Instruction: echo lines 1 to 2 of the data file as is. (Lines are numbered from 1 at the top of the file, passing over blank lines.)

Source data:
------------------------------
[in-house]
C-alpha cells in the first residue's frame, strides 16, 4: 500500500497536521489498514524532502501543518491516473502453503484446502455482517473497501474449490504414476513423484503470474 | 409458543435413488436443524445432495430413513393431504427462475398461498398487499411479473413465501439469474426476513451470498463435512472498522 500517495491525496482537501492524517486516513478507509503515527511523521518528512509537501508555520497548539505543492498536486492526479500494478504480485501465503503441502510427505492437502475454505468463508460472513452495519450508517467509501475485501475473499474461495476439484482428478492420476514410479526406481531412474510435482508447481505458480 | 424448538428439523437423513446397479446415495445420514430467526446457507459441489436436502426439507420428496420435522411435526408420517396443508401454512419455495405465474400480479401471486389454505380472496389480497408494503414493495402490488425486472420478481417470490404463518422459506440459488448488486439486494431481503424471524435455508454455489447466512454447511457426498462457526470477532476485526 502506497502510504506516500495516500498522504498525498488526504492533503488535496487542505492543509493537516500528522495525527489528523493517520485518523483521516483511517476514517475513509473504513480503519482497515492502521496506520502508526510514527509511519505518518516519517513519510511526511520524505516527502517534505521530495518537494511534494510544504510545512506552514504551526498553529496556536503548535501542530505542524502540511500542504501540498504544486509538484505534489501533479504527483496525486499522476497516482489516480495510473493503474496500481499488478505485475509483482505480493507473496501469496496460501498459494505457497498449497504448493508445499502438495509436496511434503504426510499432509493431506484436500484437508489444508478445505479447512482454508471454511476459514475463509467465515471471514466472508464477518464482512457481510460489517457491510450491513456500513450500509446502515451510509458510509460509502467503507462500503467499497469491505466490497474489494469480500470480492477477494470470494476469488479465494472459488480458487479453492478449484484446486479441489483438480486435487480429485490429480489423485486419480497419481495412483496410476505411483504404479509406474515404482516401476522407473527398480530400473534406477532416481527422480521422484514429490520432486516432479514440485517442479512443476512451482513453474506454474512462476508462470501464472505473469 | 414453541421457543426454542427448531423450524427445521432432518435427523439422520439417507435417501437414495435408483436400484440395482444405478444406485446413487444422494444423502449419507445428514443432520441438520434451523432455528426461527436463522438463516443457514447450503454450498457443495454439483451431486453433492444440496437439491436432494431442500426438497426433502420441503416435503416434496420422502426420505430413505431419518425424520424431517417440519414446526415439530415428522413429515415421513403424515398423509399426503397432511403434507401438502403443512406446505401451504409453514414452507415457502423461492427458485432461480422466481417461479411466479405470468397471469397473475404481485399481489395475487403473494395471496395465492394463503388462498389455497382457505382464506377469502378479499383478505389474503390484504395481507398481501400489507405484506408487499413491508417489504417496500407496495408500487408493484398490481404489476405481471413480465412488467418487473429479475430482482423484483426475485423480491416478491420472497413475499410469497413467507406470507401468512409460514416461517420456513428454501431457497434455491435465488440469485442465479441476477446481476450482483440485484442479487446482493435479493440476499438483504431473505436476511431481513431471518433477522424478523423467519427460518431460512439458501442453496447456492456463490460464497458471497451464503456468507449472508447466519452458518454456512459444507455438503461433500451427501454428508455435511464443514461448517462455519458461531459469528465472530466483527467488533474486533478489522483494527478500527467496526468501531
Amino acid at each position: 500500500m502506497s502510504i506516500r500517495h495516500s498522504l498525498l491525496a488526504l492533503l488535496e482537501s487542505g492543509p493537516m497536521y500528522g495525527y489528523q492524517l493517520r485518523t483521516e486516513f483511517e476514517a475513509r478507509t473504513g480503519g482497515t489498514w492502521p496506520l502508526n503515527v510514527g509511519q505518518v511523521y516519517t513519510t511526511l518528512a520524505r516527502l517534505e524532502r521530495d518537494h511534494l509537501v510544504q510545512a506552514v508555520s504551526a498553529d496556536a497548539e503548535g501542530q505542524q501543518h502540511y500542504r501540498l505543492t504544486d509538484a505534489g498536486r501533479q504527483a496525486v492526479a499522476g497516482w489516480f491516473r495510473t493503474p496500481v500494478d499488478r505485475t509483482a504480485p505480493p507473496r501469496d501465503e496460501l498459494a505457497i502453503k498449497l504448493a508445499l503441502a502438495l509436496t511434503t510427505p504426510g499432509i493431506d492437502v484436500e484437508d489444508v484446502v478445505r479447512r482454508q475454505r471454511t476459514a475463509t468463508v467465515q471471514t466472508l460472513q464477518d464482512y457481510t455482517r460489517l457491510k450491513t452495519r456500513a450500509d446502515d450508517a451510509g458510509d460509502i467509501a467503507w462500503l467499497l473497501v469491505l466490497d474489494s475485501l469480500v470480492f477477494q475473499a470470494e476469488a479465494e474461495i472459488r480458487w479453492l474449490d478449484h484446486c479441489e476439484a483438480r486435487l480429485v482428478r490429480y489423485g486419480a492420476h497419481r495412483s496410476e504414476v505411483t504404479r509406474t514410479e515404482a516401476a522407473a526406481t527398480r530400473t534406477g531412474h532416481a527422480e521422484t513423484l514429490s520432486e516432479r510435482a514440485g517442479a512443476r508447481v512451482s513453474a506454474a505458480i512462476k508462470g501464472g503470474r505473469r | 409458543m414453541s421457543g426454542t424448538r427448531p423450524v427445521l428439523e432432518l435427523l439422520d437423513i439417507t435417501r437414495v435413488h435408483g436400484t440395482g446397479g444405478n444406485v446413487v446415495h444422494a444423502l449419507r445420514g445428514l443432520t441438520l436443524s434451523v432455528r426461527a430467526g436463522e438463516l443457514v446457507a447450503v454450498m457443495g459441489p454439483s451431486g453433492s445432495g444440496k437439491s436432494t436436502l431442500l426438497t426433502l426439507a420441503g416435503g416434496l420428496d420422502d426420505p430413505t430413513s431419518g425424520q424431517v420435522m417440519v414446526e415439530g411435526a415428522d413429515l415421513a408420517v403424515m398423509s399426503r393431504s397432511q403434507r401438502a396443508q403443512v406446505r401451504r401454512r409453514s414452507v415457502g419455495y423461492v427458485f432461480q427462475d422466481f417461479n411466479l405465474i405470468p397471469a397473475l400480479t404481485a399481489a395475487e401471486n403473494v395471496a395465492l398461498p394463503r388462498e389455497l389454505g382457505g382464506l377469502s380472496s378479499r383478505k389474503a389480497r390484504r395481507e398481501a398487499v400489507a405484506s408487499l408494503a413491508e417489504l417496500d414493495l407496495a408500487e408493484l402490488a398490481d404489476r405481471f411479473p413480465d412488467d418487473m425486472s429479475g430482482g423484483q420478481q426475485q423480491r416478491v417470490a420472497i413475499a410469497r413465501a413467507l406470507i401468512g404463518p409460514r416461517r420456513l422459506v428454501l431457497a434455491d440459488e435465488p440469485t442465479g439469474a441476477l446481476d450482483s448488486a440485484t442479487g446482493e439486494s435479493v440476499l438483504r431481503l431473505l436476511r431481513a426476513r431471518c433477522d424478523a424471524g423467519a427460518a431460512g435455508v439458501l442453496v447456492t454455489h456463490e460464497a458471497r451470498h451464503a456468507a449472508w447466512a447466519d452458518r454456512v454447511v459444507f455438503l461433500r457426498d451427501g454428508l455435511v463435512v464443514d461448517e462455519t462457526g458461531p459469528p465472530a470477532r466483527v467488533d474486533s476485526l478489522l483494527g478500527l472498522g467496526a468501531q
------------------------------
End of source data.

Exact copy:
[in-house]
C-alpha cells in the first residue's frame, strides 16, 4: 500500500497536521489498514524532502501543518491516473502453503484446502455482517473497501474449490504414476513423484503470474 | 409458543435413488436443524445432495430413513393431504427462475398461498398487499411479473413465501439469474426476513451470498463435512472498522 500517495491525496482537501492524517486516513478507509503515527511523521518528512509537501508555520497548539505543492498536486492526479500494478504480485501465503503441502510427505492437502475454505468463508460472513452495519450508517467509501475485501475473499474461495476439484482428478492420476514410479526406481531412474510435482508447481505458480 | 424448538428439523437423513446397479446415495445420514430467526446457507459441489436436502426439507420428496420435522411435526408420517396443508401454512419455495405465474400480479401471486389454505380472496389480497408494503414493495402490488425486472420478481417470490404463518422459506440459488448488486439486494431481503424471524435455508454455489447466512454447511457426498462457526470477532476485526 502506497502510504506516500495516500498522504498525498488526504492533503488535496487542505492543509493537516500528522495525527489528523493517520485518523483521516483511517476514517475513509473504513480503519482497515492502521496506520502508526510514527509511519505518518516519517513519510511526511520524505516527502517534505521530495518537494511534494510544504510545512506552514504551526498553529496556536503548535501542530505542524502540511500542504501540498504544486509538484505534489501533479504527483496525486499522476497516482489516480495510473493503474496500481499488478505485475509483482505480493507473496501469496496460501498459494505457497498449497504448493508445499502438495509436496511434503504426510499432509493431506484436500484437508489444508478445505479447512482454508471454511476459514475463509467465515471471514466472508464477518464482512457481510460489517457491510450491513456500513450500509446502515451510509458510509460509502467503507462500503467499497469491505466490497474489494469480500470480492477477494470470494476469488479465494472459488480458487479453492478449484484446486479441489483438480486435487480429485490429480489423485486419480497419481495412483496410476505411483504404479509406474515404482516401476522407473527398480530400473534406477532416481527422480521422484514429490520432486516432479514440485517442479512443476512451482513453474506454474512462476508462470501464472505473469 | 414453541421457543426454542427448531423450524427445521432432518435427523439422520439417507435417501437414495435408483436400484440395482444405478444406485446413487444422494444423502449419507445428514443432520441438520434451523432455528426461527436463522438463516443457514447450503454450498457443495454439483451431486453433492444440496437439491436432494431442500426438497426433502420441503416435503416434496420422502426420505430413505431419518425424520424431517417440519414446526415439530415428522413429515415421513403424515398423509399426503397432511403434507401438502403443512406446505401451504409453514414452507415457502423461492427458485432461480422466481417461479411466479405470468397471469397473475404481485399481489395475487403473494395471496395465492394463503388462498389455497382457505382464506377469502378479499383478505389474503390484504395481507398481501400489507405484506408487499413491508417489504417496500407496495408500487408493484398490481404489476405481471413480465412488467418487473429479475430482482423484483426475485423480491416478491420472497413475499410469497413467507406470507401468512409460514416461517420456513428454501431457497434455491435465488440469485442465479441476477446481476450482483440485484442479487446482493435479493440476499438483504431473505436476511431481513431471518433477522424478523423467519427460518431460512439458501442453496447456492456463490460464497458471497451464503456468507449472508447466519452458518454456512459444507455438503461433500451427501454428508455435511464443514461448517462455519458461531459469528465472530466483527467488533474486533478489522483494527478500527467496526468501531